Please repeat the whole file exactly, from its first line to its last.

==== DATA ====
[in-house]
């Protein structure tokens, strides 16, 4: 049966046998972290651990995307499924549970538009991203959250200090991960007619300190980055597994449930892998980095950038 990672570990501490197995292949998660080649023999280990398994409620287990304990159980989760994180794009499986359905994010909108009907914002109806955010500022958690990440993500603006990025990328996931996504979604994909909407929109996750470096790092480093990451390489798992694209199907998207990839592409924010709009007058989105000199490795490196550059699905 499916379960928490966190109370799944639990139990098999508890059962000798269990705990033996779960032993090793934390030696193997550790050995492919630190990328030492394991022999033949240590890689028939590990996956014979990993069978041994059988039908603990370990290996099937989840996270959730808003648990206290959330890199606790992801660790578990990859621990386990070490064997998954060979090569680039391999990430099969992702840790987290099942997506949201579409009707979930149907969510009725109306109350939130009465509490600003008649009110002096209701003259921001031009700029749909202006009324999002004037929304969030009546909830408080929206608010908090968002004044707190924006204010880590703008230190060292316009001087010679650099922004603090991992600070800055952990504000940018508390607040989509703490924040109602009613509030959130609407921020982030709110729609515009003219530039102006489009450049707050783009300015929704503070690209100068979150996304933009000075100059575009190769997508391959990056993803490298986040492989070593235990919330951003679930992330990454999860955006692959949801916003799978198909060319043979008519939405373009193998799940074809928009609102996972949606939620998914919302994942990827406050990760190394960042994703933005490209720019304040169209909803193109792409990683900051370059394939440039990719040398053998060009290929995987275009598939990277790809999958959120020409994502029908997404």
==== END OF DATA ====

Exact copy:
[in-house]
């Protein structure tokens, strides 16, 4: 049966046998972290651990995307499924549970538009991203959250200090991960007619300190980055597994449930892998980095950038 990672570990501490197995292949998660080649023999280990398994409620287990304990159980989760994180794009499986359905994010909108009907914002109806955010500022958690990440993500603006990025990328996931996504979604994909909407929109996750470096790092480093990451390489798992694209199907998207990839592409924010709009007058989105000199490795490196550059699905 499916379960928490966190109370799944639990139990098999508890059962000798269990705990033996779960032993090793934390030696193997550790050995492919630190990328030492394991022999033949240590890689028939590990996956014979990993069978041994059988039908603990370990290996099937989840996270959730808003648990206290959330890199606790992801660790578990990859621990386990070490064997998954060979090569680039391999990430099969992702840790987290099942997506949201579409009707979930149907969510009725109306109350939130009465509490600003008649009110002096209701003259921001031009700029749909202006009324999002004037929304969030009546909830408080929206608010908090968002004044707190924006204010880590703008230190060292316009001087010679650099922004603090991992600070800055952990504000940018508390607040989509703490924040109602009613509030959130609407921020982030709110729609515009003219530039102006489009450049707050783009300015929704503070690209100068979150996304933009000075100059575009190769997508391959990056993803490298986040492989070593235990919330951003679930992330990454999860955006692959949801916003799978198909060319043979008519939405373009193998799940074809928009609102996972949606939620998914919302994942990827406050990760190394960042994703933005490209720019304040169209909803193109792409990683900051370059394939440039990719040398053998060009290929995987275009598939990277790809999958959120020409994502029908997404």